The botched sexual-assault trial of Brig. Gen Jeffrey Sinclair may not be the perfect example of why the system of military justice needs to be reformed. Nonetheless, the result illustrates many of the problems associated with the current system.
Sinclair was charged with ordering a female captain under his command, with whom he carried on a three-year extramarital affair, to perform sexual acts against her will. The charges could have meant life in prison for Sinclair.
Ultimately, though, he pleaded guilty to adultery with the captain and inappropriate relationships with two other women by asking them for nude pictures and exchanging sexually explicit emails. Adultery is a crime in the military.
Under the plea bargain, Sinclair was reprimanded and given a $20,000 fine. He will voluntarily leave the military but his pension and retirement benefits will not be reduced.
Critics called it a shockingly light sentence. U.S. Rep. Jackie Speier, D-Calif., called it “another sordid example of how truly broken the military justice system is.”
But the case was problematic from the beginning. The victim apparently lied about a key piece of evidence, and the lead prosecutor resigned from the case in February, saying he had doubts about the victim’s credibility.
To further weaken the case against Sinclair, prosecutors exchanged a series of emails discussing the outside political pressure to reject a plea bargain and proceed with the case. After reviewing the emails, the judge dismissed the jury and told prosecutors to work out a plea deal with the defense.
This was far from a model case. Nonetheless, the resulting slap on the wrist for Sinclair seems painfully inadequate.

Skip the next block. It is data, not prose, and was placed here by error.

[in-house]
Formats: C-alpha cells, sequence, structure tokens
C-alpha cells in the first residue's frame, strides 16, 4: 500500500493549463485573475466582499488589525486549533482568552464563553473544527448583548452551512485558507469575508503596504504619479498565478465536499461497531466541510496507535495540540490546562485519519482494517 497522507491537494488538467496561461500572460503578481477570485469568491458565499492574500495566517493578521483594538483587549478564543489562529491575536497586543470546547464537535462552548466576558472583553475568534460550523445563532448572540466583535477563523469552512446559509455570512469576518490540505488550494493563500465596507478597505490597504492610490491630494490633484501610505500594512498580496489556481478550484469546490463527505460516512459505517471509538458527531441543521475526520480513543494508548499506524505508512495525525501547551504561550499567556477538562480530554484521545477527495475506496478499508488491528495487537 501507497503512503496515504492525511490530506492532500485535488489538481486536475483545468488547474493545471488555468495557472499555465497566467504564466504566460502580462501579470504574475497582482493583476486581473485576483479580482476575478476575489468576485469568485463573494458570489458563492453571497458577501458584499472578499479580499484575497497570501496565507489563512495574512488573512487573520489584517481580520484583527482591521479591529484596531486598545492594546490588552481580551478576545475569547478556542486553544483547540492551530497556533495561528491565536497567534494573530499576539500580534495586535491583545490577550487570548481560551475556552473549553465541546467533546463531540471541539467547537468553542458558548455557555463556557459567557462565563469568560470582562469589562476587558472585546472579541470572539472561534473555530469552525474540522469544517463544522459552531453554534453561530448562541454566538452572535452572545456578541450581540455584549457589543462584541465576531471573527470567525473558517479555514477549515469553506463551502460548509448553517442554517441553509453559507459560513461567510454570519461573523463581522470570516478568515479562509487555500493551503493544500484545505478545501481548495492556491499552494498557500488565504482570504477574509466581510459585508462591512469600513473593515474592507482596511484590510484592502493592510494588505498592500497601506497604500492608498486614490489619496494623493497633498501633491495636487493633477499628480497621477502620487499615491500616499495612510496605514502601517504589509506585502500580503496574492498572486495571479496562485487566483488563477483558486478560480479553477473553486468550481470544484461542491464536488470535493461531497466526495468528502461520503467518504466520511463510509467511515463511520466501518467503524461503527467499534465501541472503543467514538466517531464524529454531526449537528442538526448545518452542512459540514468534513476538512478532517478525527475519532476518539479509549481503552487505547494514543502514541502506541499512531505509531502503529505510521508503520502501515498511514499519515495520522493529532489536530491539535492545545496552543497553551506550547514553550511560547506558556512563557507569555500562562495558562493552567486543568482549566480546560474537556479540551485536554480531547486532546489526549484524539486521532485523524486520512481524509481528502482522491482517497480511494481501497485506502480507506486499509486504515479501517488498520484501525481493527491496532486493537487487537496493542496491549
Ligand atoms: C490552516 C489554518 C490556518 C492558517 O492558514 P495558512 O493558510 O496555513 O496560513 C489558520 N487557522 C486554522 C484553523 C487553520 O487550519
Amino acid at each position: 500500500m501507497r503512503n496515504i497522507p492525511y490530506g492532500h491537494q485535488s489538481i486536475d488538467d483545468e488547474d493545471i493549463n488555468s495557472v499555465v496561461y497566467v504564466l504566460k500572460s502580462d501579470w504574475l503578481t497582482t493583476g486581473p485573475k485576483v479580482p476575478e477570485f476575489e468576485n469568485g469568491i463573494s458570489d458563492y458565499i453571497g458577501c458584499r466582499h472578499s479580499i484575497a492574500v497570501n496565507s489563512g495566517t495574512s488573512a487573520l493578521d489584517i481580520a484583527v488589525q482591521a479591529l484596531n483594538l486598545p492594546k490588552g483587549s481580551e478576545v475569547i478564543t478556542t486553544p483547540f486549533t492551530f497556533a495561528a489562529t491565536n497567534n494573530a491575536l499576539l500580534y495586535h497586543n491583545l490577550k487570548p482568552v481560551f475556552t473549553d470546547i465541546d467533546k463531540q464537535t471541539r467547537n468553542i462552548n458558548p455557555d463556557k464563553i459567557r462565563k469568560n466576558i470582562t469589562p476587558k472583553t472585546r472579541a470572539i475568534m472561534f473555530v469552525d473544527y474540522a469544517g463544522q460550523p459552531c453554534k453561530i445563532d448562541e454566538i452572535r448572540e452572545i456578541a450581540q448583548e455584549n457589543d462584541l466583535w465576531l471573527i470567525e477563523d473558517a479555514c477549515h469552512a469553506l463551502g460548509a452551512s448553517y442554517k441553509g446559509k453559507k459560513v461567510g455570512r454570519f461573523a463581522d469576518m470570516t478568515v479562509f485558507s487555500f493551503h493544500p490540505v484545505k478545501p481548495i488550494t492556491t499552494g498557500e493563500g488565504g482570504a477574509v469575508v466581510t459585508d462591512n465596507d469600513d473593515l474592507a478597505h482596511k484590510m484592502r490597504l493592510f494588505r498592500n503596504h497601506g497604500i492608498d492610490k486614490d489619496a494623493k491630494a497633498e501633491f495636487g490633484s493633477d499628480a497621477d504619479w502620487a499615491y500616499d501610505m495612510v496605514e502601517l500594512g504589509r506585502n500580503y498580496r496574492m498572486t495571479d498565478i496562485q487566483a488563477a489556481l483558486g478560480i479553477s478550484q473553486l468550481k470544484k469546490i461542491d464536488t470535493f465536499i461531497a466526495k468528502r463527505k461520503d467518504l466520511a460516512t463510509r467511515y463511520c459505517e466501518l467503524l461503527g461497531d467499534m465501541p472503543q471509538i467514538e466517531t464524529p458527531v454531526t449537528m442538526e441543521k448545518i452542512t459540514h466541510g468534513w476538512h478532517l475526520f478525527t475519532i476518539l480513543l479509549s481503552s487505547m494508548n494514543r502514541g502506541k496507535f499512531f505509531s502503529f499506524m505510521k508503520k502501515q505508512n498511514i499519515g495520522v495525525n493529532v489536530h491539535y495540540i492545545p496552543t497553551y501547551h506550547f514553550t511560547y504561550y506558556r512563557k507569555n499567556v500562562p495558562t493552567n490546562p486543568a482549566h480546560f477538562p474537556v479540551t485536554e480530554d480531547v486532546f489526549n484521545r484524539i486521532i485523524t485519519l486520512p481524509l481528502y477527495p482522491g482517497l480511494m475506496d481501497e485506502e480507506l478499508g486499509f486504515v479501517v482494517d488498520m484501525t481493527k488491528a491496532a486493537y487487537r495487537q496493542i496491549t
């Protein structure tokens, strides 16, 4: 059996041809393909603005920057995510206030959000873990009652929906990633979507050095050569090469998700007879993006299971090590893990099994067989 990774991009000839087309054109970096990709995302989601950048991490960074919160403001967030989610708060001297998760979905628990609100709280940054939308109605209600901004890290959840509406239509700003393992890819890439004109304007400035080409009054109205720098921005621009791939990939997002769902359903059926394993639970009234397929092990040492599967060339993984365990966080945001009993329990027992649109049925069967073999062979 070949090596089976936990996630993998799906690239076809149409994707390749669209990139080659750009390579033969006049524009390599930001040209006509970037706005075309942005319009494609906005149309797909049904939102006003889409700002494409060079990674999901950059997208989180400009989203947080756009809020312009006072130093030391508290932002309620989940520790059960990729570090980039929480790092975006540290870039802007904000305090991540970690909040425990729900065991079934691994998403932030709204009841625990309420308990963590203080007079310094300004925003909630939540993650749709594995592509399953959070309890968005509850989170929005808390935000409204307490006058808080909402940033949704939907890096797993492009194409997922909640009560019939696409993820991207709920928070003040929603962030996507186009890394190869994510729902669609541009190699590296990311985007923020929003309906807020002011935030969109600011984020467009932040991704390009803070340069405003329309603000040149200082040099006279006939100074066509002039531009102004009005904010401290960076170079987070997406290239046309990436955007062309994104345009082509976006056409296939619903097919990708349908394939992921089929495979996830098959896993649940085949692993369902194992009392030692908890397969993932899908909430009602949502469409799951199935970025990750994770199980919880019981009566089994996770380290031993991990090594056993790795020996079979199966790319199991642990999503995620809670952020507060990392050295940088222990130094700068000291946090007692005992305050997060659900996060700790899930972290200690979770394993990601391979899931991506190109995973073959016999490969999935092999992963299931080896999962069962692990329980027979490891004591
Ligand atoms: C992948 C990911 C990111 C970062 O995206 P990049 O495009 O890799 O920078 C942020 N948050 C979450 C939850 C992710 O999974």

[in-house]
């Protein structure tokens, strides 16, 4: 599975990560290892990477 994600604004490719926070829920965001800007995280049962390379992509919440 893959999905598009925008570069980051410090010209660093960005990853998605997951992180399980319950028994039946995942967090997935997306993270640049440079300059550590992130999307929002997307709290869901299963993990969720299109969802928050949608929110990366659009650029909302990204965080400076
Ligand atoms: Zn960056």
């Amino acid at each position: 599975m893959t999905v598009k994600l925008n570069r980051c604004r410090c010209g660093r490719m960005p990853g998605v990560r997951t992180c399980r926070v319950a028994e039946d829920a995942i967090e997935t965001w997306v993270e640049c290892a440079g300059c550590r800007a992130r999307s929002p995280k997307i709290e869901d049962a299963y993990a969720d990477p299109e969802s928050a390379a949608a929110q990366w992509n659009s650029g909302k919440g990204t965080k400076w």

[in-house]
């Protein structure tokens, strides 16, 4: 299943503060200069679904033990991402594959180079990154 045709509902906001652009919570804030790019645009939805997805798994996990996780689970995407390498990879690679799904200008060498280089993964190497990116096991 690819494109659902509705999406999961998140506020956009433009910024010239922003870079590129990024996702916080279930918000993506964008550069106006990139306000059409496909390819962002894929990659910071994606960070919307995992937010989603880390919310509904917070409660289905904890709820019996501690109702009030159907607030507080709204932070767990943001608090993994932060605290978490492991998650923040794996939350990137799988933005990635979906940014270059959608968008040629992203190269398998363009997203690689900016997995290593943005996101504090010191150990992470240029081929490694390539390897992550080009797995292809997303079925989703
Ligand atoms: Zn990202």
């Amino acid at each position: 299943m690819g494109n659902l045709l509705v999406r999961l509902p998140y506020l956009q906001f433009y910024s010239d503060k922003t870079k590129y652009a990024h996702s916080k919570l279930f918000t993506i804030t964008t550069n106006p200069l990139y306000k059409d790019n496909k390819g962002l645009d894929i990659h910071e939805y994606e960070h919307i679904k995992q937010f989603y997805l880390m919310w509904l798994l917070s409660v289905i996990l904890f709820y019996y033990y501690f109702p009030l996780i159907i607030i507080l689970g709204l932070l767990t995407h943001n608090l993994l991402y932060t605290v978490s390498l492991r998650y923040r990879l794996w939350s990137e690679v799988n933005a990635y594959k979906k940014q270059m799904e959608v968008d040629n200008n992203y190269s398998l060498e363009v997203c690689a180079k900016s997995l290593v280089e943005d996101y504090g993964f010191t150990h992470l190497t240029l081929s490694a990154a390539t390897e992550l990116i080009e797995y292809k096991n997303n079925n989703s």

The Pentagon estimates that as many as 26,000 service members may have been sexually assaulted in 2012 based on an anonymous survey. It is possible that the number is even higher.
Perhaps even more shocking is the number of predators responsible for those attacks who have gone unpunished.
Constructive changes in the system have occurred. Commanders used to have the authority to override jury verdicts, but last year Congress removed that authority. And when a commander decides not to pursue a case, a review by a civilian panel now is required.
Sen. Kirsten Gillibrand, D-N.Y., has been pushing a bill that would take away any authority commanders now have in deciding whether to prosecute sexual assault cases and turn it over to military lawyers outside the chain of command. In essence, this would give victims in the military the same rights as those in civilian life to a fair and unbiased hearing of their cases – without the influence of an officer who might also command the suspect in the case.
Gillibrand’s bill failed to overcome a Senate filibuster by five votes earlier this month. But an alternative bill sponsored by Sen. Claire McCaskill, D-Mo., that retains the authority of commanders to decide whether to prosecute but gives the civilian secretary of a military service the power to override the commander when the prosecutor wants to proceed, passed 97-0.
That is progress of sorts. Still, these cases should be handled entirely outside the command chain by military attorneys who would not be influenced by a ranking officer.
Gillibrand plans to reintroduce her bill in late spring during debate on other defense bills. And a similar bill is pending in the House.
We hope her bill will pass this time around. The military still has a huge problem with sexual assaults, and it needs a better system to deal with it.
From The Herald